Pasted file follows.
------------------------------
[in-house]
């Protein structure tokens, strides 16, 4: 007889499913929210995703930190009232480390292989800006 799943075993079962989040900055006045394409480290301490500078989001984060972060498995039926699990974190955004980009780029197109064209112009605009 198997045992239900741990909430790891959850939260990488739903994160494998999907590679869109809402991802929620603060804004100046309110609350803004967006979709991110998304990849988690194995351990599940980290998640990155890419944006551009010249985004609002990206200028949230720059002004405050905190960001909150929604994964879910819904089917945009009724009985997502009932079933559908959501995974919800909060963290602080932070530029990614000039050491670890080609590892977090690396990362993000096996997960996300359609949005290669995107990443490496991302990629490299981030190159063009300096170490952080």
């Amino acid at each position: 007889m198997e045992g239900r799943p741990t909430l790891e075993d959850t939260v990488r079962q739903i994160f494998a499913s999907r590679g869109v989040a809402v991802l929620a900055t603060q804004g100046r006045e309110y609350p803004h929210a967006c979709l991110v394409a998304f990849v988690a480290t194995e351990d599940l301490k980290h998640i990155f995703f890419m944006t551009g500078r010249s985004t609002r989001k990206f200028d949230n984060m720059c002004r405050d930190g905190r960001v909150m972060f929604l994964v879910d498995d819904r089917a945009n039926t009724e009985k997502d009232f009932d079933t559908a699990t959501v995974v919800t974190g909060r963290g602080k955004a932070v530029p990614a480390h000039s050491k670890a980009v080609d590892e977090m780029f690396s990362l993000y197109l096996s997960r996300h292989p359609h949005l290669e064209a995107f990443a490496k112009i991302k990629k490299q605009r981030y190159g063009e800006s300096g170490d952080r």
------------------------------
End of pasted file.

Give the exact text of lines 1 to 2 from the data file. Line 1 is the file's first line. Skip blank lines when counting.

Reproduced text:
[in-house]
């Protein structure tokens, strides 16, 4: 007889499913929210995703930190009232480390292989800006 799943075993079962989040900055006045394409480290301490500078989001984060972060498995039926699990974190955004980009780029197109064209112009605009 198997045992239900741990909430790891959850939260990488739903994160494998999907590679869109809402991802929620603060804004100046309110609350803004967006979709991110998304990849988690194995351990599940980290998640990155890419944006551009010249985004609002990206200028949230720059002004405050905190960001909150929604994964879910819904089917945009009724009985997502009932079933559908959501995974919800909060963290602080932070530029990614000039050491670890080609590892977090690396990362993000096996997960996300359609949005290669995107990443490496991302990629490299981030190159063009300096170490952080």